Just fyi: This from the DNR: A portion of the Neal Smith Biking and Hiking Trail will be closed for repair beginning Aug. 21. The trail will be closed from the Sycamore access to Morningstar Drive in Polk County, a distance of about three miles. Trail repair is expected to be completed in late October, depending on weather conditions.
Just back from our first official visit to the remarkable new 13-story high, 1/2-mile long bridge crossing the Des Moines River on the High Trestle Trail between Woodward and Madrid Iowa. (We visited unofficially – and possibly illegally – last summer when the bridge was under construction.) The former railroad bridge high high above the river has been turned into a dramatic sculptural passageway where riders pass under 41 rust-brown angular steel beams, kind of like riding underneath a hooped tent. (They represent support cribs within an historic coal mine.) At each end of the bridge are four dramatic 42-foot high towers with dark bands that represent veins of coal in the area.
Not sure this description does it justice, but trust me – it’s well worth a visit on bike or on foot.
And the word is out – the trail was full of riders, enjoying not just the bridge but several other amenities that have suddenly popped up along the 25-mile Woodward-to-Ankeny trail, including a really fun bar on the side of the trail in Madrid called the Flat Tire, in a metal Quonset hut that has been neatly outfitted with tables, a bar, very nice bathrooms and a pleasant patio. Place was hopping but easy to get a table. Slater also has a bar that caters to cyclists – the Take Down. But our favorite picnic spot is a mile south in a little park in the small town of Sheldahl. Woodward also has a little cafe in town Cayanne’s, that we’re told has good sandwiches (an egg salad/tuna salad combo…) On the half hour drive back to Des Moines we stopped for an ice cream cone (and super thick chocolate shake) at Heavenly Delight, a cute little shop with a lively neighborhood message board where 12-year-olds babysitters, adult pet sitters and concealed weapons instructors advertise their services…
The High Trestle trail just north of Des Moines officially opens today and here are some places the DMRegister recommends checking out along it:
– Woodward: Lake Robbins Ballroom, Woodward Hardware’s Antique Toy (nuts and bolts and antique toys and other antiques)
– Madrid – Baldy’s Chill and Grill opening soon in the old American Legion building
– Slater – Snus HIll Winery, with a tasting room, a mile north of the trail along a gravel road
– The Bridge, of course: A 13-story high bridge originally built in 1973 that has been redesigned with six overlooks, four art installation/towers at each end and 41 steel frames overhead that light up in the dark.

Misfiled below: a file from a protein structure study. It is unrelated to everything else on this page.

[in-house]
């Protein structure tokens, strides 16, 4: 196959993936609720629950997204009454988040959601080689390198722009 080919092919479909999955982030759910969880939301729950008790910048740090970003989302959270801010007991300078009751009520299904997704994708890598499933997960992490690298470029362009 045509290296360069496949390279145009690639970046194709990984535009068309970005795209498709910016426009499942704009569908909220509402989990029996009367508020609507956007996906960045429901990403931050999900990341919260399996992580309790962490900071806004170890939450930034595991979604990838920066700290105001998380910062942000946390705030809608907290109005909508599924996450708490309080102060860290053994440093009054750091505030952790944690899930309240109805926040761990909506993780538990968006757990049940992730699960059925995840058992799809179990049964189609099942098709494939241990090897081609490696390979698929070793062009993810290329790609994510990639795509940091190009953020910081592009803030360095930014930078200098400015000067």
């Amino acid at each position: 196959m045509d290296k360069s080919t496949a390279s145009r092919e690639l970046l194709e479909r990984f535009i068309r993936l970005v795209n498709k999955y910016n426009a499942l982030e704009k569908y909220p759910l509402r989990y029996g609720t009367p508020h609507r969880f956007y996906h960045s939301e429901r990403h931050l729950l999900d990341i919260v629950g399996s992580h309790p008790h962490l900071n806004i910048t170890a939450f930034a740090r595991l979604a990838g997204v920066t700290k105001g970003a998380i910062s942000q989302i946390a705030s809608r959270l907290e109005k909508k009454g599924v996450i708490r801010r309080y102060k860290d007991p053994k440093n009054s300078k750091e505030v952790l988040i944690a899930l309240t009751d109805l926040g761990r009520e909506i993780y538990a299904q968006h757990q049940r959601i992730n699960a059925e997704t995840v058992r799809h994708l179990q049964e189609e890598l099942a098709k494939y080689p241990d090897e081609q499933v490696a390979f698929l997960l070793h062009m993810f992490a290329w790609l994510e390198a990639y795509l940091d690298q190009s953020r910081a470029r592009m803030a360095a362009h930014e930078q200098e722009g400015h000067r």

Last year, we jumped the gun and biked on central Iowa’s new High Trestle Trail several times, even crossing what was then the still-under construction 1/2-mile long and 13 stories tall bridge that is the trail’s crowning glory. But now apparently, the whole trail is ready for business and there’s a grand celebration on Saturday April 30 in the towns along it – including Ankeny, Sheldahl, Slater, Madrid and Woodward. The celebration includes music, food, art and stuff for kids. The 25-mile trail connects to 670 mils of the Central Iowa Trail Network. The bridge itself is a sight to behold!
For more info see hightrestletrail.info
We have now ridden the entire 20 miles of the High Trestle trail – and it’s a nice addition to the trail offerings in this area. Earlier we did the Ankeny to Slater portion. Yesterday we did the Slater to just past Madrid bit – and it was a pleasant trail through wide open cornfields, with a few portions canopied by trees. Just past Madrid the smooth concrete trail goes native – becoming a bumpy gravel trail that leads for about a mile to the Des Moines River and the new High Trestle Trail bridge which is really great. It’s not done yet but we were surprised that we could walk – and even ride if we want – across it. We parked our bikes at the edge and walked onto the bridge to catch the glorious view of the broad river and tree-covered banks, with the occasional motorboat speeding underneath the bridge. A young couple rode their bikes east across the bridge and reported that there was a gravel trail/road on the other side, to date. How great it will be when the bridge opens and the trail going further west is paved!
We had a nice picnic in a pretty little town park in Madrid, near the public library. No one there, just us and the flies.
Just in time for spring comes word that the long-awaited 25-mile High Trestle Trail (previously known as the Ankeny to Woodward trail) north of Des Moines is almost completely ready for riding. Twenty miles of the trail – along a former rail bed – from Ankeny to Sheldahl and Slater to Madrid is largely finished. But the really cool part – the 13-story half-mile trestle bridge across the Des Moines River Valley, which would be one of the country’s largest trail bridges – won’t be done until next fall. T o be honest, I’ve long been unclear about when and where to ride this trail. See if you can figure it out from: a2wtrail.org.